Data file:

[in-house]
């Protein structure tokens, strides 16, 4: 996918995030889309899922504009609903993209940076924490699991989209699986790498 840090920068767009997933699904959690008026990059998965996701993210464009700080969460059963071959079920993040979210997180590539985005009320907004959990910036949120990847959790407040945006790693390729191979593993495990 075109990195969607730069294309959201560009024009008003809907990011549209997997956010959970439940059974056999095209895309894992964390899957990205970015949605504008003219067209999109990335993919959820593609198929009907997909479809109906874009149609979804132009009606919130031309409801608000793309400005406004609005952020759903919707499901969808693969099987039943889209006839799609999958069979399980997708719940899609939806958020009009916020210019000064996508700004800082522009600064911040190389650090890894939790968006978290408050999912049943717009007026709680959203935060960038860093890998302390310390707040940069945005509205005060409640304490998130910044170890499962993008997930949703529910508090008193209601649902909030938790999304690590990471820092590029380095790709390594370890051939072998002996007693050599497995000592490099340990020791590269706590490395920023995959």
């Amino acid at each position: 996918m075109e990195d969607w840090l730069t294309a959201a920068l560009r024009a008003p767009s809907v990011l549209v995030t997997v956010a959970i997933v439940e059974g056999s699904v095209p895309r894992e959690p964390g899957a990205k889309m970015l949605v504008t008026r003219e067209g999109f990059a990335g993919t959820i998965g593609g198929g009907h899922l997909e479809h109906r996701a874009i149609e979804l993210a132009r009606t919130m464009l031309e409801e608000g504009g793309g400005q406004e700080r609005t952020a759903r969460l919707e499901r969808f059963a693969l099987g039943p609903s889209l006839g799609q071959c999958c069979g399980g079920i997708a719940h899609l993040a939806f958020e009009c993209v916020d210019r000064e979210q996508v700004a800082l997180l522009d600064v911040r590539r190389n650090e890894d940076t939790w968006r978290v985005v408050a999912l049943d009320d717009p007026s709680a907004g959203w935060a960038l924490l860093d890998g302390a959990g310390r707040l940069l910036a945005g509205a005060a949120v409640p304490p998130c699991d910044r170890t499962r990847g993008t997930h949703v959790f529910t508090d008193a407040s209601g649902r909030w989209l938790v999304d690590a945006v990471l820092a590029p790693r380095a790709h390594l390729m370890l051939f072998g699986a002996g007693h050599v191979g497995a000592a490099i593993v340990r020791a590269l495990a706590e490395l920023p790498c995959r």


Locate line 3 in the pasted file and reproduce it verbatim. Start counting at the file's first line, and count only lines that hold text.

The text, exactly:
């Amino acid at each position: 996918m075109e990195d969607w840090l730069t294309a959201a920068l560009r024009a008003p767009s809907v990011l549209v995030t997997v956010a959970i997933v439940e059974g056999s699904v095209p895309r894992e959690p964390g899957a990205k889309m970015l949605v504008t008026r003219e067209g999109f990059a990335g993919t959820i998965g593609g198929g009907h899922l997909e479809h109906r996701a874009i149609e979804l993210a132009r009606t919130m464009l031309e409801e608000g504009g793309g400005q406004e700080r609005t952020a759903r969460l919707e499901r969808f059963a693969l099987g039943p609903s889209l006839g799609q071959c999958c069979g399980g079920i997708a719940h899609l993040a939806f958020e009009c993209v916020d210019r000064e979210q996508v700004a800082l997180l522009d600064v911040r590539r190389n650090e890894d940076t939790w968006r978290v985005v408050a999912l049943d009320d717009p007026s709680a907004g959203w935060a960038l924490l860093d890998g302390a959990g310390r707040l940069l910036a945005g509205a005060a949120v409640p304490p998130c699991d910044r170890t499962r990847g993008t997930h949703v959790f529910t508090d008193a407040s209601g649902r909030w989209l938790v999304d690590a945006v990471l820092a590029p790693r380095a790709h390594l390729m370890l051939f072998g699986a002996g007693h050599v191979g497995a000592a490099i593993v340990r020791a590269l495990a706590e490395l920023p790498c995959r």